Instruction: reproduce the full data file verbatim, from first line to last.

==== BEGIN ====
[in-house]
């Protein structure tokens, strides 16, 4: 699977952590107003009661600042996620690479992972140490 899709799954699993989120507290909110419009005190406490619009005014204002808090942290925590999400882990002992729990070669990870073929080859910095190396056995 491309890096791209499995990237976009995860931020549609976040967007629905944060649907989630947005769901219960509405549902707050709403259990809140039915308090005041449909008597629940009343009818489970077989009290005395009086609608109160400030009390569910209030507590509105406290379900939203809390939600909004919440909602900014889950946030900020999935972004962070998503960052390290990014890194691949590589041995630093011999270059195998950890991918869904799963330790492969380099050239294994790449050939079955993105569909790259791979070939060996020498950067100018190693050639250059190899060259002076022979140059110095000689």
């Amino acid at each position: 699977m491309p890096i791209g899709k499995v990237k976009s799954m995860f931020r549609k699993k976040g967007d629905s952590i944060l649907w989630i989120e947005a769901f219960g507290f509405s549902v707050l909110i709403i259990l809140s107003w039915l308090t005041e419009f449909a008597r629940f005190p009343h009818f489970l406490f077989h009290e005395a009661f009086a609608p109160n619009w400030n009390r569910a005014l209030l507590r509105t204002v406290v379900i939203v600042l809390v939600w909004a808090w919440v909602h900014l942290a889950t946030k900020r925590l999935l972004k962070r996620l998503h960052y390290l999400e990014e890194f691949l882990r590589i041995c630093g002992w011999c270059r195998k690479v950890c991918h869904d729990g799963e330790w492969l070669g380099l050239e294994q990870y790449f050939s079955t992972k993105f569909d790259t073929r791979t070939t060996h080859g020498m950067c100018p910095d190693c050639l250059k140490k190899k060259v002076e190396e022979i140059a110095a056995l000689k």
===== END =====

[in-house]
């Protein structure tokens, strides 16, 4: 699977952590107003009661600042996620690479992972140490 899709799954699993989120507290909110419009005190406490619009005014204002808090942290925590999400882990002992729990070669990870073929080859910095190396056995 491309890096791209499995990237976009995860931020549609976040967007629905944060649907989630947005769901219960509405549902707050709403259990809140039915308090005041449909008597629940009343009818489970077989009290005395009086609608109160400030009390569910209030507590509105406290379900939203809390939600909004919440909602900014889950946030900020999935972004962070998503960052390290990014890194691949590589041995630093011999270059195998950890991918869904799963330790492969380099050239294994790449050939079955993105569909790259791979070939060996020498950067100018190693050639250059190899060259002076022979140059110095000689």
């Amino acid at each position: 699977m491309p890096i791209g899709k499995v990237k976009s799954m995860f931020r549609k699993k976040g967007d629905s952590i944060l649907w989630i989120e947005a769901f219960g507290f509405s549902v707050l909110i709403i259990l809140s107003w039915l308090t005041e419009f449909a008597r629940f005190p009343h009818f489970l406490f077989h009290e005395a009661f009086a609608p109160n619009w400030n009390r569910a005014l209030l507590r509105t204002v406290v379900i939203v600042l809390v939600w909004a808090w919440v909602h900014l942290a889950t946030k900020r925590l999935l972004k962070r996620l998503h960052y390290l999400e990014e890194f691949l882990r590589i041995c630093g002992w011999c270059r195998k690479v950890c991918h869904d729990g799963e330790w492969l070669g380099l050239e294994q990870y790449f050939s079955t992972k993105f569909d790259t073929r791979t070939t060996h080859g020498m950067c100018p910095d190693c050639l250059k140490k190899k060259v002076e190396e022979i140059a110095a056995l000689k």